The cost-of-living crisis plaguing millions of Australians is much worse than the government has claimed, Peter Martin, a visiting fellow at the Crawford School of Public Policy at the Australian National University, reveals in analysis published in The Conversation today.

CPI, the measure of inflation used by the Australian Bureau of Statistics, “understates” living costs because it doesn’t include mortgage and other interest payments.

“We know by how much,” Mr Martin wrote.

“For years, the bureau has also published a separate set of measures it pointedly calls ‘living cost indexes’. These do include mortgage and other interest charges, and for households headed by employees – for whom the buying power of wages matters – they are substantial.”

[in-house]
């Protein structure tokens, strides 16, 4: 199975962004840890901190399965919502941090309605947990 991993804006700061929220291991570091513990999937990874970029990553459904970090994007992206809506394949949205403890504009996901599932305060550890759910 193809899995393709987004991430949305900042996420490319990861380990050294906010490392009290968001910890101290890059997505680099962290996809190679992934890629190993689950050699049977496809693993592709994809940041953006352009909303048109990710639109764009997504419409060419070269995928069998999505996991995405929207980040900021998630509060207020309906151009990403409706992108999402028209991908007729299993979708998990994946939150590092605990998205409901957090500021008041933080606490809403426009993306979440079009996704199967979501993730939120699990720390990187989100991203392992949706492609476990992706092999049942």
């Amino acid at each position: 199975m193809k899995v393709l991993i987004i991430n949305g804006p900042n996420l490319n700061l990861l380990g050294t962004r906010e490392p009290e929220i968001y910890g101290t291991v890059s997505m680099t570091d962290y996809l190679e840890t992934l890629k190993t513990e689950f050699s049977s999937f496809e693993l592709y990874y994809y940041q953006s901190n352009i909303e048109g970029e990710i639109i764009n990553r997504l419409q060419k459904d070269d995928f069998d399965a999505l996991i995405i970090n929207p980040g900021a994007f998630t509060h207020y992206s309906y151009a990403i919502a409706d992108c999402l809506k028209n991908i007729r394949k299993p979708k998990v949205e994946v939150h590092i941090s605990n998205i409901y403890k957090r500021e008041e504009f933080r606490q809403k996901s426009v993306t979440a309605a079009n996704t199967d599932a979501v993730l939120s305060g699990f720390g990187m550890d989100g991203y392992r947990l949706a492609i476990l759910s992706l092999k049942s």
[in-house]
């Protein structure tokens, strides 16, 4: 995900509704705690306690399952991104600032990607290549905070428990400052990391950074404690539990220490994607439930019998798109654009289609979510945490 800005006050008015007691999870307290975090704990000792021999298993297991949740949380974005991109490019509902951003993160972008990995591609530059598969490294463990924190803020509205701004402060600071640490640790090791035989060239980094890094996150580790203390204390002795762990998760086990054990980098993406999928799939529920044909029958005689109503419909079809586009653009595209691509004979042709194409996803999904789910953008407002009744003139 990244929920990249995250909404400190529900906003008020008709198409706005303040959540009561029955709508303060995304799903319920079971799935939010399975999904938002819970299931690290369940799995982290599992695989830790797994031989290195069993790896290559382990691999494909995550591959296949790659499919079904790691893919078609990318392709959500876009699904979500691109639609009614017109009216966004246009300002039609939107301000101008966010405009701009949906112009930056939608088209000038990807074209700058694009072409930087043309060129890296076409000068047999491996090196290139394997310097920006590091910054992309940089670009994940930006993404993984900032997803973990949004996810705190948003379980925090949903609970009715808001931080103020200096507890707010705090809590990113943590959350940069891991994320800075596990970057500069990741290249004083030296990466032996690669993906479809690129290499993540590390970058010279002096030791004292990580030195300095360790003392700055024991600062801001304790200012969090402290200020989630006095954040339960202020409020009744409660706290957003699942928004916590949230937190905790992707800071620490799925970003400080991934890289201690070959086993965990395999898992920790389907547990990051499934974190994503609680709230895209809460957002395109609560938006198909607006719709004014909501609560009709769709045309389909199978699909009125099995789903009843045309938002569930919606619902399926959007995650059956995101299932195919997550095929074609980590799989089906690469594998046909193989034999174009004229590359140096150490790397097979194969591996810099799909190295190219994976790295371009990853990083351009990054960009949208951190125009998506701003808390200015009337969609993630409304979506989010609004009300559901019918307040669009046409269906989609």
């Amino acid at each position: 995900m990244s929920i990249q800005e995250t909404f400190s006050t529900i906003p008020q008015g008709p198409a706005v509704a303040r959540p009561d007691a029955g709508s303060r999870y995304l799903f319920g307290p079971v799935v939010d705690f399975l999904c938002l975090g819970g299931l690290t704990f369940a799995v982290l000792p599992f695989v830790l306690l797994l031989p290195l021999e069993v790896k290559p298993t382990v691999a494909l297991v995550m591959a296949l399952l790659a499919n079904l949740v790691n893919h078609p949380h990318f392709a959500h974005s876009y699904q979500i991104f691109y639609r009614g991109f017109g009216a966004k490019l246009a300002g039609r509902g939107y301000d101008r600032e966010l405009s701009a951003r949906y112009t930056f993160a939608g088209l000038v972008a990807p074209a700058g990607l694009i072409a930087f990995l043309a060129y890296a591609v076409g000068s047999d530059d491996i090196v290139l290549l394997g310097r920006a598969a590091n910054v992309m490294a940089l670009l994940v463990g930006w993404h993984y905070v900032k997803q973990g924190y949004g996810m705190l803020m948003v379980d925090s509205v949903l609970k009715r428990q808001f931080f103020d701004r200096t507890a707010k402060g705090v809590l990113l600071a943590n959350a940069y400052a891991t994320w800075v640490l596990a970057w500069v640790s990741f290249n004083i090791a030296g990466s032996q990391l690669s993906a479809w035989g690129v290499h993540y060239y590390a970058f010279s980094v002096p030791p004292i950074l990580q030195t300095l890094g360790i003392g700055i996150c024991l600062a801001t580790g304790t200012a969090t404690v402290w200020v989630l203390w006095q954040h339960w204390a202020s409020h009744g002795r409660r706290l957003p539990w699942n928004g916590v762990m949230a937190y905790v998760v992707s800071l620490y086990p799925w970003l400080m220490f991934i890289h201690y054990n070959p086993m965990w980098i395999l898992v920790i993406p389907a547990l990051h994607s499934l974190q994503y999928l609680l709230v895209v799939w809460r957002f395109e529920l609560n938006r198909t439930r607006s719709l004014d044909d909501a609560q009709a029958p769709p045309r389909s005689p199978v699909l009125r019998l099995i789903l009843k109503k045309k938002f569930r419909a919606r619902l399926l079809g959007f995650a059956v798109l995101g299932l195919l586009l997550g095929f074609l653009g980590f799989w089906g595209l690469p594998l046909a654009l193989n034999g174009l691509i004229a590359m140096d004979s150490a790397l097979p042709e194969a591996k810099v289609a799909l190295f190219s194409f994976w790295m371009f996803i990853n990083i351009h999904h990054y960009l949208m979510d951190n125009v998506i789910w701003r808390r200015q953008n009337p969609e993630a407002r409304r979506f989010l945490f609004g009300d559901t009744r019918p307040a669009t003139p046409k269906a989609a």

Anthony Albanese says circumstances have changed. Picture: NCA NewsWire / Luis Enrique Ascui

Latest figures for the year to September put inflation at 5.4 per cent, but the living cost index was sitting much higher at nine per cent, he pointed out.

“For these working households, the price of food climbed 4.8 per cent in the year to September, the price of electricity 14.5 per cent, and the price of mortgage interest charges 68 per cent.

“It’s the increases in mortgage rates that have made the increases in the other prices hurt so much.

“The overall increase in prices faced by wage-earners [of nine per cent] is way above the typical wage increase of four per cent.”

The buying power of average wages has been falling for two-and-a-half years now, he added.

Mr Marlow argues that many of those middle-income Australians are being taxed too much because of bracket creep.

Originally published as Changing stage three tax cuts is an election promise worth breaking, policy expert says, 24th Jan 2024